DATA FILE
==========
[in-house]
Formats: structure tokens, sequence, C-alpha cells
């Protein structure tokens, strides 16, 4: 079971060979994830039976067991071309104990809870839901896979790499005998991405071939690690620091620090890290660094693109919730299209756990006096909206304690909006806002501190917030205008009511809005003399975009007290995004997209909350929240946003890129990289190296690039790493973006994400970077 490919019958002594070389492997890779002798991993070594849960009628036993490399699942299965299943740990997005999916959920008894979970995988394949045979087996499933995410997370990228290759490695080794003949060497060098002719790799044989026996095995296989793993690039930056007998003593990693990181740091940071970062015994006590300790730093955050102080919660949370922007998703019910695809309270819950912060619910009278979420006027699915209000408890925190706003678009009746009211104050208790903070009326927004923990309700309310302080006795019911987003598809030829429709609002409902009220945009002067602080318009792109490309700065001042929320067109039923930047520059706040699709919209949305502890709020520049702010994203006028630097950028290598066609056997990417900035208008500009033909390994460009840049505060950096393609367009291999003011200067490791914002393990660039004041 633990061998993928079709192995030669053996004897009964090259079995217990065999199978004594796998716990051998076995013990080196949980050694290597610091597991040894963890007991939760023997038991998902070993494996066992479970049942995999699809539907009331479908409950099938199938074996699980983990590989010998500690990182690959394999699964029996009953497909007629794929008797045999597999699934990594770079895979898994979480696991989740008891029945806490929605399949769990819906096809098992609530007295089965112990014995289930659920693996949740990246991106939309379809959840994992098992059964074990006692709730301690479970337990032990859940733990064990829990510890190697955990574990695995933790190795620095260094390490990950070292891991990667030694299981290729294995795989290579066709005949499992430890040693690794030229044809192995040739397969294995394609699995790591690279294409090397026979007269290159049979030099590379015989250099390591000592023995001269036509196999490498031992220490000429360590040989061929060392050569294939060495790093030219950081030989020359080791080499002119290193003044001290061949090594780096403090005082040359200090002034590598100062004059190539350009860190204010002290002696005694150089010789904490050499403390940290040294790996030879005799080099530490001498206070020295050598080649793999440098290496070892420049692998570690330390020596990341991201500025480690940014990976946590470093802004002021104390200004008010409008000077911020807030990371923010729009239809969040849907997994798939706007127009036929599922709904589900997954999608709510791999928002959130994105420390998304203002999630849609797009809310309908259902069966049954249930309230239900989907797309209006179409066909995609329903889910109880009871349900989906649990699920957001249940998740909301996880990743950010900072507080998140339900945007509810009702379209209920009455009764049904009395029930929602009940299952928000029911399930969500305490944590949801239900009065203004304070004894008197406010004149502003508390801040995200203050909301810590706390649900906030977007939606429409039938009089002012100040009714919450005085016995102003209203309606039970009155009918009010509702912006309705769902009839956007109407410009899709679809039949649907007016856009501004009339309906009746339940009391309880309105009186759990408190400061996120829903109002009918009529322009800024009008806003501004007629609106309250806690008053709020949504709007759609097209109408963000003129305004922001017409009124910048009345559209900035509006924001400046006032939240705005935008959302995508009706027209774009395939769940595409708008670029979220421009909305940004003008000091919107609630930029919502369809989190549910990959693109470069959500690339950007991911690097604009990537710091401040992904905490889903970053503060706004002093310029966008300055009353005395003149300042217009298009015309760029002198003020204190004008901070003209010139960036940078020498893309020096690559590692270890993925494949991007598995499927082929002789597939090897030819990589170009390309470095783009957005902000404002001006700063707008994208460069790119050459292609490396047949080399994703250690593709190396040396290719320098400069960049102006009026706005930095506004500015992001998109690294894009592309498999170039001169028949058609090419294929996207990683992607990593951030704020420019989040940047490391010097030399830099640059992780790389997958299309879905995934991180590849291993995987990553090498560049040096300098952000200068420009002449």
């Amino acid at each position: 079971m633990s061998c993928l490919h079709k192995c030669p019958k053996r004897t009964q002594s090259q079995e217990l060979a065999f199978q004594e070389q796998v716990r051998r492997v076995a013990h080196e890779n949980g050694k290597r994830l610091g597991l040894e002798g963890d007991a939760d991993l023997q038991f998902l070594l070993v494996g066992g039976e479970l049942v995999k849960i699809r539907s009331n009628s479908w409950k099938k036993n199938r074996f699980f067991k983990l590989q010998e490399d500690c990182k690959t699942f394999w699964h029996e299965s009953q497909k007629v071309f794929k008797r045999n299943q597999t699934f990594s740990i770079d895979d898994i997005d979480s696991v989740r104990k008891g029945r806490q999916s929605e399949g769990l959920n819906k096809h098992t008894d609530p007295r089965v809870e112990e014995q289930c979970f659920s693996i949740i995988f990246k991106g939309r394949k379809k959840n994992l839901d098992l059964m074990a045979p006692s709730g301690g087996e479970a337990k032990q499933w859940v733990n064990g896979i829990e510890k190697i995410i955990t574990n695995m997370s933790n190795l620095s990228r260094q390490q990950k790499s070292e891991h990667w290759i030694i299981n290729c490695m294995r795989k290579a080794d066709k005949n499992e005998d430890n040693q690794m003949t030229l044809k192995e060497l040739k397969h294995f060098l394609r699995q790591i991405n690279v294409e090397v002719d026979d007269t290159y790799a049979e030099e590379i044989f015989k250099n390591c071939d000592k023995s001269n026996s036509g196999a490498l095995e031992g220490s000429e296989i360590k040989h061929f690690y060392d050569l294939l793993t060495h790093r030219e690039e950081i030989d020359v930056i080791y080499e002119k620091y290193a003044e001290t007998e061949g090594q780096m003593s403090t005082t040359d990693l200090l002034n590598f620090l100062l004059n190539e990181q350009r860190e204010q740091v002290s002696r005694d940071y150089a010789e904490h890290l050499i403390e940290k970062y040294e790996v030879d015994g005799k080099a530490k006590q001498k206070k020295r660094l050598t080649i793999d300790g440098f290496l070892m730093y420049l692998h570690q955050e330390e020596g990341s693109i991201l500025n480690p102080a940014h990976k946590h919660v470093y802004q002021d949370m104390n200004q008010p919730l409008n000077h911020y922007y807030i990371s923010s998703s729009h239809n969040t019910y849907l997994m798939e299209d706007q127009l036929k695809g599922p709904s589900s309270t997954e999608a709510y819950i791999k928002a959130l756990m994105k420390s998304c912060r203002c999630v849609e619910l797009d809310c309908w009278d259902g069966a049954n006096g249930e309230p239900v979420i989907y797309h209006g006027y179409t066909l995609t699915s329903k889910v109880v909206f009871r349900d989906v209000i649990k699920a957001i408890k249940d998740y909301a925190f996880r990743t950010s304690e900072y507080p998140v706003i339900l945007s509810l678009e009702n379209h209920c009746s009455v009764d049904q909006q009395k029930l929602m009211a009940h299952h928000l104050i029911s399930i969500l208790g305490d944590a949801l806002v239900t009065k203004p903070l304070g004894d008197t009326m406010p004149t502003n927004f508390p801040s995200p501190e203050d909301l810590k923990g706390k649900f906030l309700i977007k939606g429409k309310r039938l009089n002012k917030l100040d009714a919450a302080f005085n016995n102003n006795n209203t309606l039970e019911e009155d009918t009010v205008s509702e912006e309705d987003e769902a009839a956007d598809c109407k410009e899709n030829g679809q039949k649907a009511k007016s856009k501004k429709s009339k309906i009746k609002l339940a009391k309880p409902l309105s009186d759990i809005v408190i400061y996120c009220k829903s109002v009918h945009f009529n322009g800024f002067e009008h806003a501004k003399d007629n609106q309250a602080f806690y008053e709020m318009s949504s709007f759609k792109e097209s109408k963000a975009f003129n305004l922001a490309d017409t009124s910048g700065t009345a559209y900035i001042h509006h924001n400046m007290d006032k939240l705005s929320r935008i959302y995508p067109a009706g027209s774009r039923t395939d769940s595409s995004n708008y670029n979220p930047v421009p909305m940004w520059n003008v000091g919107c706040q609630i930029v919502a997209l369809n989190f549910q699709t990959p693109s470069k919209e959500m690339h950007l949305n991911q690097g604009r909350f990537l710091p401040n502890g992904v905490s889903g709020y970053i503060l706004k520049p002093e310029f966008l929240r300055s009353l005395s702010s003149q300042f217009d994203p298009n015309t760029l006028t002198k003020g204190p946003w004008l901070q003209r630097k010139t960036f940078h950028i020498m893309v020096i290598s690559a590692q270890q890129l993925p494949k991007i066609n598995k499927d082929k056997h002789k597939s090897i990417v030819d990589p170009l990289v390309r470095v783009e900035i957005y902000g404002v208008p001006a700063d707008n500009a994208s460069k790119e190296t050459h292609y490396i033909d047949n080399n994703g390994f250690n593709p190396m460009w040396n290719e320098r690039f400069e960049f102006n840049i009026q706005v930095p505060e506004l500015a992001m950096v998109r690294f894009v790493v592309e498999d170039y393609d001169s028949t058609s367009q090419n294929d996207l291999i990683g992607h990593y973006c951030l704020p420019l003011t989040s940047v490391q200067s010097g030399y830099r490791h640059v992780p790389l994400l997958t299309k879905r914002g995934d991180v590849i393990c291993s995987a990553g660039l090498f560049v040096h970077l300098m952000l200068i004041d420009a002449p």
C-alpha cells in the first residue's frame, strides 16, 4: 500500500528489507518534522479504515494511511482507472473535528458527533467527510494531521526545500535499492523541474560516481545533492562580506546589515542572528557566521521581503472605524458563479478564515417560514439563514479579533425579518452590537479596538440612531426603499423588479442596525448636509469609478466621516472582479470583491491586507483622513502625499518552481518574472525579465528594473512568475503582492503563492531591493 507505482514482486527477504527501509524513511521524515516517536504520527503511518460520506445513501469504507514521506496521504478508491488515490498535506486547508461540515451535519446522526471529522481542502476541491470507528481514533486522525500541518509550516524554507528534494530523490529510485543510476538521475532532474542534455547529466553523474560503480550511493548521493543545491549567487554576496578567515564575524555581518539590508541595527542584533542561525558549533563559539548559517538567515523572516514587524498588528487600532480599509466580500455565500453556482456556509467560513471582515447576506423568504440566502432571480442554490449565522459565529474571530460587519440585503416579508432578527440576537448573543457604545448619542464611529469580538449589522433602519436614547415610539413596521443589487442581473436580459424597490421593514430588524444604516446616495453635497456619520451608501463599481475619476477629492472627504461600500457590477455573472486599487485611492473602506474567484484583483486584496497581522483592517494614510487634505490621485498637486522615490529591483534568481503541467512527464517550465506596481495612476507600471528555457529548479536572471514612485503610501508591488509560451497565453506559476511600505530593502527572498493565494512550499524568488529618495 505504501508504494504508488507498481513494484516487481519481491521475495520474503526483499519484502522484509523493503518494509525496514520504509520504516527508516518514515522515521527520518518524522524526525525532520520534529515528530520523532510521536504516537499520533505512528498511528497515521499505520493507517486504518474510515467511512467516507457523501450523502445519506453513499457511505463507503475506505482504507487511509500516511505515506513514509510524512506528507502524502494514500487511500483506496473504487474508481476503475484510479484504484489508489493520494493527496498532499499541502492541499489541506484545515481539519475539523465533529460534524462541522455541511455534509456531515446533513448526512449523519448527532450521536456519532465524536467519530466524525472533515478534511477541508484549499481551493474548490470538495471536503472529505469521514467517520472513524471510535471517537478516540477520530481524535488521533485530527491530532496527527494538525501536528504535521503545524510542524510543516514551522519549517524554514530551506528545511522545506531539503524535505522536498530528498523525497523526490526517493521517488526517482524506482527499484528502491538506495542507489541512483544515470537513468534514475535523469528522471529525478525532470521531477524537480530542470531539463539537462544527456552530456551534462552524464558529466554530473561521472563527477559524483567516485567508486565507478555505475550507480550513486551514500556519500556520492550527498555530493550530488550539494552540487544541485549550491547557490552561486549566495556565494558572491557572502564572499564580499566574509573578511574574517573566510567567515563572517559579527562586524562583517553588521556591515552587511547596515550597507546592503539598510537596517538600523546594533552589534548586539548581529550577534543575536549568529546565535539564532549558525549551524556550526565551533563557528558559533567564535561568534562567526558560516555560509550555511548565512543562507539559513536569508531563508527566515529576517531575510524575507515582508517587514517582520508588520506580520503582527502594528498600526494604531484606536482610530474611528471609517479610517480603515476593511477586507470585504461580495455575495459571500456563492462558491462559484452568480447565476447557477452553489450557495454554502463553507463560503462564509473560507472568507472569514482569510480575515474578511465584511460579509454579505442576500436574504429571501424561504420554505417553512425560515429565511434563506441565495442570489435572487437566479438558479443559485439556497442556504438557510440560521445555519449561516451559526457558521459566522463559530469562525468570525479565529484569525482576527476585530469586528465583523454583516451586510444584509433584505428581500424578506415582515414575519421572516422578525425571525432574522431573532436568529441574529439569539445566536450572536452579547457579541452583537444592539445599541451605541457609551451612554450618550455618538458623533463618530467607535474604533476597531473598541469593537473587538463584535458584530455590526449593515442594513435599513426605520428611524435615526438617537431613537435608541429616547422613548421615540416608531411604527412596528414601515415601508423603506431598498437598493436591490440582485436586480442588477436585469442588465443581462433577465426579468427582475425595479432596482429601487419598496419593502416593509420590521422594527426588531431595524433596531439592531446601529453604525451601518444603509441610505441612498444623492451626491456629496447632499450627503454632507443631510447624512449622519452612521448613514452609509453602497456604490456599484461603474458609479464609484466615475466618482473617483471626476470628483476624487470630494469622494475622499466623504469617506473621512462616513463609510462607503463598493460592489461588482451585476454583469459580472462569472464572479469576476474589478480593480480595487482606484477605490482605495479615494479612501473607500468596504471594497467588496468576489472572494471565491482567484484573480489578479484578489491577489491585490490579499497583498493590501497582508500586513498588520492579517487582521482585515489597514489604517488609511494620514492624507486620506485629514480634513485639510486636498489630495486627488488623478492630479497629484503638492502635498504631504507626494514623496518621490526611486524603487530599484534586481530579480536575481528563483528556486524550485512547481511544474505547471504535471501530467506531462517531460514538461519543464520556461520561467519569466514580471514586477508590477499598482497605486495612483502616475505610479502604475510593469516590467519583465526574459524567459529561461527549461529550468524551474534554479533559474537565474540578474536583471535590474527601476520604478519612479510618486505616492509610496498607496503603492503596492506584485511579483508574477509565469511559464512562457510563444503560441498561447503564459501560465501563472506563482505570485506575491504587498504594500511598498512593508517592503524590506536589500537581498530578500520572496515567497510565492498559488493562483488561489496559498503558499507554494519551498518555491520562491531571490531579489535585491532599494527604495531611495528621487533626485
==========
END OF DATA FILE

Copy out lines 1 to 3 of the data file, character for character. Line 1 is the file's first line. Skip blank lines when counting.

[in-house]
Formats: structure tokens, sequence, C-alpha cells
């Protein structure tokens, strides 16, 4: 079971060979994830039976067991071309104990809870839901896979790499005998991405071939690690620091620090890290660094693109919730299209756990006096909206304690909006806002501190917030205008009511809005003399975009007290995004997209909350929240946003890129990289190296690039790493973006994400970077 490919019958002594070389492997890779002798991993070594849960009628036993490399699942299965299943740990997005999916959920008894979970995988394949045979087996499933995410997370990228290759490695080794003949060497060098002719790799044989026996095995296989793993690039930056007998003593990693990181740091940071970062015994006590300790730093955050102080919660949370922007998703019910695809309270819950912060619910009278979420006027699915209000408890925190706003678009009746009211104050208790903070009326927004923990309700309310302080006795019911987003598809030829429709609002409902009220945009002067602080318009792109490309700065001042929320067109039923930047520059706040699709919209949305502890709020520049702010994203006028630097950028290598066609056997990417900035208008500009033909390994460009840049505060950096393609367009291999003011200067490791914002393990660039004041 633990061998993928079709192995030669053996004897009964090259079995217990065999199978004594796998716990051998076995013990080196949980050694290597610091597991040894963890007991939760023997038991998902070993494996066992479970049942995999699809539907009331479908409950099938199938074996699980983990590989010998500690990182690959394999699964029996009953497909007629794929008797045999597999699934990594770079895979898994979480696991989740008891029945806490929605399949769990819906096809098992609530007295089965112990014995289930659920693996949740990246991106939309379809959840994992098992059964074990006692709730301690479970337990032990859940733990064990829990510890190697955990574990695995933790190795620095260094390490990950070292891991990667030694299981290729294995795989290579066709005949499992430890040693690794030229044809192995040739397969294995394609699995790591690279294409090397026979007269290159049979030099590379015989250099390591000592023995001269036509196999490498031992220490000429360590040989061929060392050569294939060495790093030219950081030989020359080791080499002119290193003044001290061949090594780096403090005082040359200090002034590598100062004059190539350009860190204010002290002696005694150089010789904490050499403390940290040294790996030879005799080099530490001498206070020295050598080649793999440098290496070892420049692998570690330390020596990341991201500025480690940014990976946590470093802004002021104390200004008010409008000077911020807030990371923010729009239809969040849907997994798939706007127009036929599922709904589900997954999608709510791999928002959130994105420390998304203002999630849609797009809310309908259902069966049954249930309230239900989907797309209006179409066909995609329903889910109880009871349900989906649990699920957001249940998740909301996880990743950010900072507080998140339900945007509810009702379209209920009455009764049904009395029930929602009940299952928000029911399930969500305490944590949801239900009065203004304070004894008197406010004149502003508390801040995200203050909301810590706390649900906030977007939606429409039938009089002012100040009714919450005085016995102003209203309606039970009155009918009010509702912006309705769902009839956007109407410009899709679809039949649907007016856009501004009339309906009746339940009391309880309105009186759990408190400061996120829903109002009918009529322009800024009008806003501004007629609106309250806690008053709020949504709007759609097209109408963000003129305004922001017409009124910048009345559209900035509006924001400046006032939240705005935008959302995508009706027209774009395939769940595409708008670029979220421009909305940004003008000091919107609630930029919502369809989190549910990959693109470069959500690339950007991911690097604009990537710091401040992904905490889903970053503060706004002093310029966008300055009353005395003149300042217009298009015309760029002198003020204190004008901070003209010139960036940078020498893309020096690559590692270890993925494949991007598995499927082929002789597939090897030819990589170009390309470095783009957005902000404002001006700063707008994208460069790119050459292609490396047949080399994703250690593709190396040396290719320098400069960049102006009026706005930095506004500015992001998109690294894009592309498999170039001169028949058609090419294929996207990683992607990593951030704020420019989040940047490391010097030399830099640059992780790389997958299309879905995934991180590849291993995987990553090498560049040096300098952000200068420009002449």